And although Vance wants people, his people, poor white people, to accept responsibility for their own actions and the lies they tell themselves, I do not believe this is an adequate response. It is admittedly part of the problem. And part of that problem also comes down to blaming one's ancestry. Genetics are only a part of who we are. Many, if not the majority of Scots-Irish Americans, have not succumbed to the pitfalls experienced by Vance's people, but ancestry can also be a crutch and an excuse. But just as the answers do not lie completely in the hands of the poor themselves, they are also only partially the responsibility of the government. The solution, if there is to be one, also lies in the hands of the middle class and the wealthy, in the hands of the majority of us, the readers of this book. We like to tell ourselves that we live in a land of opportunity, and yet a significant portion of our children have little to no access to that opportunity. Those who have opportunity often ignore, or shield themselves, from the reality that many do not.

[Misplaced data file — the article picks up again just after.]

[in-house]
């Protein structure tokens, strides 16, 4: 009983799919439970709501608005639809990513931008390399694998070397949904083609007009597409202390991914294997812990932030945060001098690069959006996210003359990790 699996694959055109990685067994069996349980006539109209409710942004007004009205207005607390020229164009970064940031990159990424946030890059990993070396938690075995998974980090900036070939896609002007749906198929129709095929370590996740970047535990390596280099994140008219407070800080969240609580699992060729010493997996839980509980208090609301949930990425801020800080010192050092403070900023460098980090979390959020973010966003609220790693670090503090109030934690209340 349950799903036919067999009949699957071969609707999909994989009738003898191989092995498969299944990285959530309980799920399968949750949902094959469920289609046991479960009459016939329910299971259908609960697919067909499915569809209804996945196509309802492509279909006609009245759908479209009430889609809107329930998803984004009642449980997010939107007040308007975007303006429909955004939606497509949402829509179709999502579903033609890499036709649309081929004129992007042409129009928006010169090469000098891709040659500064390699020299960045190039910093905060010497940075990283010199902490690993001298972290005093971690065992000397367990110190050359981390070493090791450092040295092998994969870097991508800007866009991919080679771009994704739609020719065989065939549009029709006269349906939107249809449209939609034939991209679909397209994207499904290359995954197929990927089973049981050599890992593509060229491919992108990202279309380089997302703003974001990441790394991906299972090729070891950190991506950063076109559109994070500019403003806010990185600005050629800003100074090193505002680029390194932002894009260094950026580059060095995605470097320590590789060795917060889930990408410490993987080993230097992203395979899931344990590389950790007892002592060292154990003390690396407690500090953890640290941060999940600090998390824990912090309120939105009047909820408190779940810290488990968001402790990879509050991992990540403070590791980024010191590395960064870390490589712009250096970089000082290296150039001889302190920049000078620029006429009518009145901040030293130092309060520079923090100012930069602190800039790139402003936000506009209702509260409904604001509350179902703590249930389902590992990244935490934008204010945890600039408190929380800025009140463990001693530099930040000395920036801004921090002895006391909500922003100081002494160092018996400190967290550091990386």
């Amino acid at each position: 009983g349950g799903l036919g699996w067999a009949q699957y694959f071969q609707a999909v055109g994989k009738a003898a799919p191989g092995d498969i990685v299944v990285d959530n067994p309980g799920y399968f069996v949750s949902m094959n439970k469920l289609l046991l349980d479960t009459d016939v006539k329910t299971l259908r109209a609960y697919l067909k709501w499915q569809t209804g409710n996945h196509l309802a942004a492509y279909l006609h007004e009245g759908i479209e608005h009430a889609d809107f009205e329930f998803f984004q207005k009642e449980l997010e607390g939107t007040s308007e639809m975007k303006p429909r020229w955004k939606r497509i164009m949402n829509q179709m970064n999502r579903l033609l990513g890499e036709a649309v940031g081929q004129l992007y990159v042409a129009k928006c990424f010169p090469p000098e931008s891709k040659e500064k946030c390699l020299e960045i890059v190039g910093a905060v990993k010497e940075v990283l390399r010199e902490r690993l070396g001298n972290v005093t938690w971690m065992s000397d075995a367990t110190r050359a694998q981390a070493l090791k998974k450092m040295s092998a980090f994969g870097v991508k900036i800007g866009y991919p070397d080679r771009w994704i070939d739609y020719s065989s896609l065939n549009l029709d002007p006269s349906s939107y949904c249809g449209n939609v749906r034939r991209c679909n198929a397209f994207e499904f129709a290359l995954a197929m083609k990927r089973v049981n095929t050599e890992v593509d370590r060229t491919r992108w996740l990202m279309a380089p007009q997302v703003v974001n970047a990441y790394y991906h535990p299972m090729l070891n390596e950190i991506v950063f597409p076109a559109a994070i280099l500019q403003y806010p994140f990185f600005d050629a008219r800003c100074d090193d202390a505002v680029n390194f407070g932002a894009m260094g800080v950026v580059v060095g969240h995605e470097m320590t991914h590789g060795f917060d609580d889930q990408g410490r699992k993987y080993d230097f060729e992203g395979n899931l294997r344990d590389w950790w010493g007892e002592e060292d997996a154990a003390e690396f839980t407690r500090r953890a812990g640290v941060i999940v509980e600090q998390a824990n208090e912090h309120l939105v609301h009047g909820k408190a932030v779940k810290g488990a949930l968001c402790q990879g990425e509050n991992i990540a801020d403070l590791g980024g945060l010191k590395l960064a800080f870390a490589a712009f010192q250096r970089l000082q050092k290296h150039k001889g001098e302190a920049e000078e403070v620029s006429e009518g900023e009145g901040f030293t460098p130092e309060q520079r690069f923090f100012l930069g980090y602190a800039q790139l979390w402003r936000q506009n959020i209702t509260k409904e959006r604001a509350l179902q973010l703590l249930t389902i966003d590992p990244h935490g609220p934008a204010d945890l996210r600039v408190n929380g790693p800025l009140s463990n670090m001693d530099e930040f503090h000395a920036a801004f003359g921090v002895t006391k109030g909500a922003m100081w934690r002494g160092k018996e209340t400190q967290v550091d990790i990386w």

Hillbilly Elegy is an autobiography of a person who has come a long way, but who hasn't yet come to terms with everything that his journey has involved or what it all means. He is still a young man after all, and much of his story still feels raw and unsettled. But the book offers a sobering look at parts of our culture that we perhaps would prefer not to see. It is easy to blame the poor, the jobless, the drug- or alcohol-addicted. It is easy to ignore them and pretend like they are irrelevant to our lives. Except they aren't, and their children aren't. Their children, as much as our own, are the future of our country, are our children's future.